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Living Seasonally

Living Seasonally

            October is far and away my favorite month of the year. Not only does fall offer some of the country’s best weather for outdoor recreation but it’s also the month I’ve been laid off in for the last three years. Usually getting laid off isn’t something most people celebrate but to me it offers a foreign opportunity; freedom.

            Working as wildland fire fighter on a hotshot crew is an intensely unique experience. If you’ve ever worked outside 16 hours a day for two weeks at a time, without showering in some of hottest months of the year, you know what I’m talking about.

Photo by Kyle Miller

Photo by Kyle Miller

Photo by Kyle Miller

Photo by Kyle Miller

            A lot of people picture wildland fire fighters standing in front of a wall of flames fighting the intense blaze. Although, brief moments of intensity exist, the reality is much more monotonous. I like to equate it to being a member on a chain gang. Most of the people on Hotshot crews dig fire breaks; an 18 inch wide, 6 inch deep trench that can span for miles. You swing a tool all day long, sometimes only taking a 30 minute break to eat lunch. Instead of digging, I run a chainsaw as a sawyer on the crew. Although I do get to cut down the occasional burning tree, most of my time is spent cutting knee high brush out of our line, making me feel more like a glorified Gardiner than a wildland fire fighter.

Hotshot crews like to arrange themselves in a militaristic hierarchy that breeds conformity. We sleep on tarps on the ground next to our trucks. Wake up is at 5:30 but no one can set an alarm. Walk to breakfast in a single file line. Meals are eaten together with little to no talking. If you get done eating first, start working on chores. If you finish your meal last, eat faster. The crew is filled with both spoken and unspoken rules that dictate your life from sunup to sundown. Your only free time, besides while you sleep, comes two days at a time every 14-21 days in what’s fondly called R&R (rest and relaxation). After six months of nothing but this schedule I don’t mind taking the pay cut.  

Photo by Kyle Miller

Photo by Kyle Miller

October 1st, I have nothing. No obligations, no meetings, no job and most importantly no schedule. The ability to do what you want, when you want for months at a time is a rarity, especially for a 25 year old. Most people spend their early twenties working there first professional job and living their life through the weekend. Although I can relate, packing a years’ worth of work into six months comes with its perks.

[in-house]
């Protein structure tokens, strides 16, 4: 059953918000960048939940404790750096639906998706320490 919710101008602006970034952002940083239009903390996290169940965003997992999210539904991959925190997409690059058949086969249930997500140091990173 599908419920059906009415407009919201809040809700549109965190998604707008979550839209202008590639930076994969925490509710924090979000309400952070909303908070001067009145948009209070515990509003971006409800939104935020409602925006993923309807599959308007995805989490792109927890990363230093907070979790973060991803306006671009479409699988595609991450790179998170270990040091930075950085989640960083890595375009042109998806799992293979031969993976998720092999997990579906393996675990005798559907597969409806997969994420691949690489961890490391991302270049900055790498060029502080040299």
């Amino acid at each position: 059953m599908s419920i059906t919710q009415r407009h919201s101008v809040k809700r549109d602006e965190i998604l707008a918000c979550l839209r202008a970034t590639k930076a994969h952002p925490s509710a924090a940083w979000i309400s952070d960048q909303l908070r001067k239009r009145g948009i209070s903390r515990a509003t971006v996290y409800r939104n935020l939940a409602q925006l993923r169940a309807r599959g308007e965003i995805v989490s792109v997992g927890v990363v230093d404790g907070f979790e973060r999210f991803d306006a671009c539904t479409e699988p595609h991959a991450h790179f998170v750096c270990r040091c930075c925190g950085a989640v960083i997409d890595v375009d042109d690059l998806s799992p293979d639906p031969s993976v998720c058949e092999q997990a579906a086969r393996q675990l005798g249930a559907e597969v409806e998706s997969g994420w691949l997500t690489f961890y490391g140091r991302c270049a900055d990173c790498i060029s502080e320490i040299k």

I fish, travel, hunt, drink beer and fish; a lot. In October/November I was outside fishing or hunting 25 of 30 days. I spend time with my old man on our boat telling stories, watch the sunrise on the mountain glassing elk and wade through cold rivers as trout feed in preparation of the oncoming winter. I’ve slept outside more days than I have inside and the only thing I have to worry about is what I’m doing tomorrow.

            Now don’t get me wrong, seasonal living shouldn’t be a lifelong plan. Moving every six months and doing odd jobs throughout the off season isn’t exactly a reliable retirement plan. The transient lifestyle and constant moving isn’t something you still want to be doing when you’re 50, unless you want to be that guy living in a van down by the river.

Writing this in April, I’m training for my fourth year working wildland fire and preparing to go back to school in the fall. Although my four year hiatus from pursuing my career has set me back, I wouldn’t give back any of the experiences I’ve had even if I could. The places I’ve seen, situations I’ve found myself in and friendships I’ve made will last me a lifetime. I’ve lived and worked where people take their vacations and seen nature at its most brutal. I’ve traveled to multiple countries for weeks at a time and regularly fished in some of the best fly fishing rivers in America.  I’m not sure if getting out of fire is the right choice but I know I won’t regret living my life six months at a time, even if only for a while. 

Photo by Kyle Miller

Photo by Kyle Miller

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